Best germination in warm soil. Rushing them outdoors when the soil is still cold won't help. Ideal weather is hot or hotter with high humidity throughout the growing season. Sometimes wilts in our area during heat of the day even when watered daily. Attracts lots of ants, which do no harm, and actually may increase the crop by aiding pollination. I believe the ants also protect the plant from other pests. Loofa sponges require about 4 months on the vine to mature properly and are best left on until first frost. 1 vine can cover about 12 feet of fence over a season with about 4-6 large sponges per vine or 10-12 smaller ones. I usually pick off the smaller ones and let the remaining get larger. Best way to clean is to let soak for a few days in water until the skin rots off. One method I h... read more


On Oct 14, 2009, katrun from Alexandria, VA (Zone 7a) wrote:

This is the first time growing them. Started them from seed and they all came up fine. After transplanting them some died, but the few that remained started slow for a month and was almost hopeless.
Then they took off! The grew and grew everywhere. I think I feed them too much miracle grow, as I had many flowers and no fruit on the ones in the yard. The rest of the plants I grew in pots on one of my decks. I managed to get like 5 fruits. They grow very large. I still have one that is very small. I will take that one and cook him up.
I am going to let them dry on the vine until they turn brown.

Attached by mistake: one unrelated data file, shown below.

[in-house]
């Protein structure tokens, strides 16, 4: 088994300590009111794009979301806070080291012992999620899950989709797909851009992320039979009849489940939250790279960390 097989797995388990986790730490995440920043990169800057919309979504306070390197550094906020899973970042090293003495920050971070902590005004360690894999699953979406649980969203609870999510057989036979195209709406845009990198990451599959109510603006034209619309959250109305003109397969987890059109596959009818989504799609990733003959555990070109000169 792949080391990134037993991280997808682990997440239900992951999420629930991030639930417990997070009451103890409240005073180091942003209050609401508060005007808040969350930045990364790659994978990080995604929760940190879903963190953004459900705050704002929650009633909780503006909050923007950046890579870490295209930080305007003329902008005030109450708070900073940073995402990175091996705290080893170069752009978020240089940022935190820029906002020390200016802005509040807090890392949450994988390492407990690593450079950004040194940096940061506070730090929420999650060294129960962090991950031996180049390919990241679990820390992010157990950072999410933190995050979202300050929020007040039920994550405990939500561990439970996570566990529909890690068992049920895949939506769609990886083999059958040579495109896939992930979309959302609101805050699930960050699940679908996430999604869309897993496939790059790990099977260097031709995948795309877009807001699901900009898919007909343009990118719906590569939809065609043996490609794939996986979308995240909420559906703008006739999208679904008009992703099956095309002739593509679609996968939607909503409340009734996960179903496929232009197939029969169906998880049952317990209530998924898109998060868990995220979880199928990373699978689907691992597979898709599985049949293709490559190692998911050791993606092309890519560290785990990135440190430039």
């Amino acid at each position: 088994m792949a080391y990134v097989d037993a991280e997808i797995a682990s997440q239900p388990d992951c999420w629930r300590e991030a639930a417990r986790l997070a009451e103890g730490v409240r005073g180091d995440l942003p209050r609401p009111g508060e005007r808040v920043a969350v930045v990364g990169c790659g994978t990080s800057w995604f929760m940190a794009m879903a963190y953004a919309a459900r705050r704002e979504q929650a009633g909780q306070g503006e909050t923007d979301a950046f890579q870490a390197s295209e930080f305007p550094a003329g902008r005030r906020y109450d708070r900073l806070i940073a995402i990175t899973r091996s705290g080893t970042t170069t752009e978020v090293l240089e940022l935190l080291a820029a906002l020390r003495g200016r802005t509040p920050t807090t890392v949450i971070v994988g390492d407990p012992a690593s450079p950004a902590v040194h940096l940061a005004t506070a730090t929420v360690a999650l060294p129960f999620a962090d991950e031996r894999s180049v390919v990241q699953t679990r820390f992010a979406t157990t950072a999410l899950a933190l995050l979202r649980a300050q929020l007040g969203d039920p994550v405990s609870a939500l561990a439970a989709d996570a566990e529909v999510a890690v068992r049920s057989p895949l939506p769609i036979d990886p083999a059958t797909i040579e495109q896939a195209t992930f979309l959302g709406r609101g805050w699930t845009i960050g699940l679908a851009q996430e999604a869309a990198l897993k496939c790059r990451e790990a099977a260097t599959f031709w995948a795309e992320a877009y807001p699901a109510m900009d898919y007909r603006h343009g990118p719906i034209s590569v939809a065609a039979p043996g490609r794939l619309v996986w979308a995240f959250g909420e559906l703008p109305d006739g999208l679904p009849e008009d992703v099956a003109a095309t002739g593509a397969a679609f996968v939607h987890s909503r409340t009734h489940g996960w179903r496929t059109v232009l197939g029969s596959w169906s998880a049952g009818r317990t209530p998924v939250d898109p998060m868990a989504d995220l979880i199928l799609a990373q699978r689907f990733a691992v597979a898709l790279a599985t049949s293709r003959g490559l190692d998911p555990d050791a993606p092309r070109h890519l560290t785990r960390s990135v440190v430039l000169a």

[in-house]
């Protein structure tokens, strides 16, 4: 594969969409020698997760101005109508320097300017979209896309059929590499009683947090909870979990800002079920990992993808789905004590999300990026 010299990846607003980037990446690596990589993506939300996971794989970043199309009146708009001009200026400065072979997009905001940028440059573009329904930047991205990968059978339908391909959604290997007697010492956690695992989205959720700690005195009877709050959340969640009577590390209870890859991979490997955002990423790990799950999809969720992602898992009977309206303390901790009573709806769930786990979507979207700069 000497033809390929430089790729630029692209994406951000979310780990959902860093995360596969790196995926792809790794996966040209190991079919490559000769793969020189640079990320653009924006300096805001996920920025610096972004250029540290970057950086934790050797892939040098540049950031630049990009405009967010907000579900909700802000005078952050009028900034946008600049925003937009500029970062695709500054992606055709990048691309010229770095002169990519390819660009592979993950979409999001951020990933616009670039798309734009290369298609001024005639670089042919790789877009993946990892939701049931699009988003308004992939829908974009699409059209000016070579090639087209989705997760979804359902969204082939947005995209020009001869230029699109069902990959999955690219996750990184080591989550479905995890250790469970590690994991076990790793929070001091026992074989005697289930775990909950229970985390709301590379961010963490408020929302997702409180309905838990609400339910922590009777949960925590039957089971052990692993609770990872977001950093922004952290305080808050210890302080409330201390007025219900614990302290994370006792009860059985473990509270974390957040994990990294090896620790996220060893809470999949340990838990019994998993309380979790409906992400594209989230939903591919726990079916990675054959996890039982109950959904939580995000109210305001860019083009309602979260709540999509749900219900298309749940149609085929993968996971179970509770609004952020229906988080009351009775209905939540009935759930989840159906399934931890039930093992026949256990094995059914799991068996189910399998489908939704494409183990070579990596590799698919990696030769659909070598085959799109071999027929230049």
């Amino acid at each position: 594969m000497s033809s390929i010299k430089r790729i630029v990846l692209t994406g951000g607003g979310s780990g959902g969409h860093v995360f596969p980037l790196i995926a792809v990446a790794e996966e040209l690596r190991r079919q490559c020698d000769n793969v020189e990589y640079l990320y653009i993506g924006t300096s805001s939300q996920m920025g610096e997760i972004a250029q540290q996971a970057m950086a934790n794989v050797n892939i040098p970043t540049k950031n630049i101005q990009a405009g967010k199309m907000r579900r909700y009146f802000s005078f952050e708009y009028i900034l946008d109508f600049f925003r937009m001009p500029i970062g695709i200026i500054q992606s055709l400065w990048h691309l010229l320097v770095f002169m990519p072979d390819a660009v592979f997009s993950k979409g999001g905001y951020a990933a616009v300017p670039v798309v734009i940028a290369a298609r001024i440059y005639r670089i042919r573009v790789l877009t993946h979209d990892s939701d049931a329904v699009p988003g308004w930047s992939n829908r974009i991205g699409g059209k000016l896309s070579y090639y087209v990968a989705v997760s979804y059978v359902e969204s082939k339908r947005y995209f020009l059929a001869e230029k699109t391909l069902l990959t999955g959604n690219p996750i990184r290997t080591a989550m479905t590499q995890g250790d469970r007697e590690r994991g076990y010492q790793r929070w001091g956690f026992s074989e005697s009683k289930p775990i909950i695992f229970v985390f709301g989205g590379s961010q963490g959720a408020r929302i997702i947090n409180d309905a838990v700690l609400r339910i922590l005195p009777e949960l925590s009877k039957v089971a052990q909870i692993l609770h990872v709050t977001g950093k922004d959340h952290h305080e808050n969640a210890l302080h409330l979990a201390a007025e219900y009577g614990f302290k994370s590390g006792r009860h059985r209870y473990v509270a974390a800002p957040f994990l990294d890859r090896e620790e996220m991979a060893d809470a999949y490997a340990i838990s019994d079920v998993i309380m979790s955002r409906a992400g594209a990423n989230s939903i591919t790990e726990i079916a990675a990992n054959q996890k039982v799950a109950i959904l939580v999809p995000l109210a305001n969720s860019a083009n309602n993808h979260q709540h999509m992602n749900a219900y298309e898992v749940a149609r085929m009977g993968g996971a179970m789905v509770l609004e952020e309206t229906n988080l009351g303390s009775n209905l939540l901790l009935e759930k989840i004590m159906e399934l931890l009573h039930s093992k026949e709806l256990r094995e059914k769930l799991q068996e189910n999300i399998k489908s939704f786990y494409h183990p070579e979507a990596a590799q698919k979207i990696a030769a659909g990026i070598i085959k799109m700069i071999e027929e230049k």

I am very excited and will plant them again. They are a nice screen and I love seeing them hang from my deck.
Everyone likes to comment on them and think they are cucu... read more


On Jan 21, 2008, Ruby_Girl from Springfield, MO (Zone 6b) wrote:

We recently moved into a house in Springfield, MO. that has a beautiful, extensive flower garden. Lucky me! The next door neighbors had let part of their garden creep over the privacy fence & invade part of my garden. I was unsure of what these invasive, "alien pods" were! ha! Thank you for the info....I now know & I look forward to next summer. Maybe I can get a Luffa!


On Dec 25, 2007, gray_53 from Mcdonough, GA wrote:

I just got a luffa pod for Christmas! :-) (I am probably among the less than 1% of the population who would enjoy that)
I peeled the brownish skin off without much trouble. I got about 50 plantable seeds, and 100 troublesome undeveloped ones. I now have a nice backscratcher and a luffa mat. I'll post next year with the results of my efforts to grow a luffa vine.
- 12/25/07

5/12/08 -- They have sprouted! Very slow to germinate, took about two weeks indoors.


On Jul 19, 2007, dave3877 from Crockett, TX wrote:

youll get a buttload of seeds per fruit but i have noticed only a few germinate. but hey when they do take off its a jackpot. if you have teflon coated cookware or other kitchen cookware/utensils/dishes this is what youll want to wash and scrub with.


On Mar 25, 2006, WUVIE from Hulbert, OK (Zone 7a) wrote:

I once heard P.Allen Smith make the comment that
Luffa would take a long time to get going, but once
it did, you would be surprised.

And was I ever!

True, Luffa can seem hopeless for those without patience.
If the soil is cold and soggy, the seeds will likely rot and
never germinate. A heated germination mat works wonders
for those in short seasons, or for those just wanting to
get those little guys growing quicker.

Once they form their first tendrils, they are bound for
the sky. They do appreciate something to climb on,
though I harvested one of our most successful crops
ever on a four foot tall chain link fence.

A very long growing season is required for Luffa, and<... read more